Cultural awareness in the helping professions is crucial to providing the best possible care. In this expanded new edition of Cross-Cultural Practice, the authors uniquely present factors common to diverse ethnic and cultural populations that are useful in building cross-cultural competence. Building on the existential concepts of Victor Frankl, the text provides a framework for helping families and individuals discover meaning and meaning opportunities in
The book is organized into chapters dedicated to specific population profiles. New chapters give an overview of key concepts used throughout the book and summarize the authors' theoretical approach toward cross-cultural practice.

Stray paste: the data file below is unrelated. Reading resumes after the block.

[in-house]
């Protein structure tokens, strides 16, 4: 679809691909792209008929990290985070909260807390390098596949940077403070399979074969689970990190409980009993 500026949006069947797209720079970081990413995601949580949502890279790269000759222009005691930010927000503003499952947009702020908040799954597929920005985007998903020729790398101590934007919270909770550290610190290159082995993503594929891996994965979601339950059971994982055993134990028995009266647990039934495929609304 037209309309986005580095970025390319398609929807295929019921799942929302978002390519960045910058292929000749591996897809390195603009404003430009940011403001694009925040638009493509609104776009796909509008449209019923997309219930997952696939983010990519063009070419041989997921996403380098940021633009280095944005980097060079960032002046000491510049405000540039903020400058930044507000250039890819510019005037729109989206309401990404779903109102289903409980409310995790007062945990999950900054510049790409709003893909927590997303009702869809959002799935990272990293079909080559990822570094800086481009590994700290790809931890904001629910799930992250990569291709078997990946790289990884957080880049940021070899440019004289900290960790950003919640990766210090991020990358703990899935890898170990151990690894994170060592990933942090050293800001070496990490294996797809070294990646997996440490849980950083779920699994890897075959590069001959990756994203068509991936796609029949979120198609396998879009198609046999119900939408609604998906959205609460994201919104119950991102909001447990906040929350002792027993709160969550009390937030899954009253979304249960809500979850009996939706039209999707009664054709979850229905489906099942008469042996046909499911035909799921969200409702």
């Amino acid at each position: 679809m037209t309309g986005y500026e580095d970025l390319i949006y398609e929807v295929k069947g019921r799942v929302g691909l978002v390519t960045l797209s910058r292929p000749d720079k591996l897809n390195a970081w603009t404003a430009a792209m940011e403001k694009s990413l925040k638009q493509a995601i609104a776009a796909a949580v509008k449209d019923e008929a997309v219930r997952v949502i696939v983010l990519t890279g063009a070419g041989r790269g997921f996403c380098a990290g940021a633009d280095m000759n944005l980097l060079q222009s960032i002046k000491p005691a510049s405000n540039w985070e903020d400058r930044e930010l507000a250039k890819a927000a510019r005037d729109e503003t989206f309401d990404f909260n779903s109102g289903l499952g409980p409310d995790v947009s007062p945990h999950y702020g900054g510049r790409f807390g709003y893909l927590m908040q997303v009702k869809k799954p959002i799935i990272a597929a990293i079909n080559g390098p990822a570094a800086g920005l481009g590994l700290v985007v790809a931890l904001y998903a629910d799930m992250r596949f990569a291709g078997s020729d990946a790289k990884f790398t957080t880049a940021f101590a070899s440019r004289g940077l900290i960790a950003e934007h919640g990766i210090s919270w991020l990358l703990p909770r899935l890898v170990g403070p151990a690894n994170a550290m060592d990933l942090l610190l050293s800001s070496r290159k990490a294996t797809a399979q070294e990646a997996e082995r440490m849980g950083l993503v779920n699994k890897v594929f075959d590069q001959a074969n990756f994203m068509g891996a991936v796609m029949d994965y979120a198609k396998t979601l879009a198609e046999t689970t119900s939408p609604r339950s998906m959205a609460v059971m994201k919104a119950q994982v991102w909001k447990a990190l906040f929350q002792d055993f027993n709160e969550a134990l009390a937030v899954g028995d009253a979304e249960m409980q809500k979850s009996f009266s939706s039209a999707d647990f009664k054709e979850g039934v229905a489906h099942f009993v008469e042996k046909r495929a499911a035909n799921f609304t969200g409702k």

Karen Harper-Dorton (PhD, The Ohio State University; MSW, West Virginia University) is director of the Burgess Center for West Virginia Families and Communities at West Virginia University. She has published extensively in the areas of logotherapy and rural America. Professor Harper-Dorton has served as a consultant, trainer, and supervisor to a variety of social work agencies in the Midwest. Jim Lantz (PhD, MSW, The Ohio State University) (d. 2003) was a professor and counselor educator at the Ohio State University College of Social Work. He published extensively in the areas of existential family therapy and cross-cultural social work practice. Professor Lantz was elected graduate teacher of the year by the students at the Ohio State University College of Social work eight times, and in 2000 was presented with the Lifetime Achievement Award by the Ohio Chapter of the National Association of Social Workers.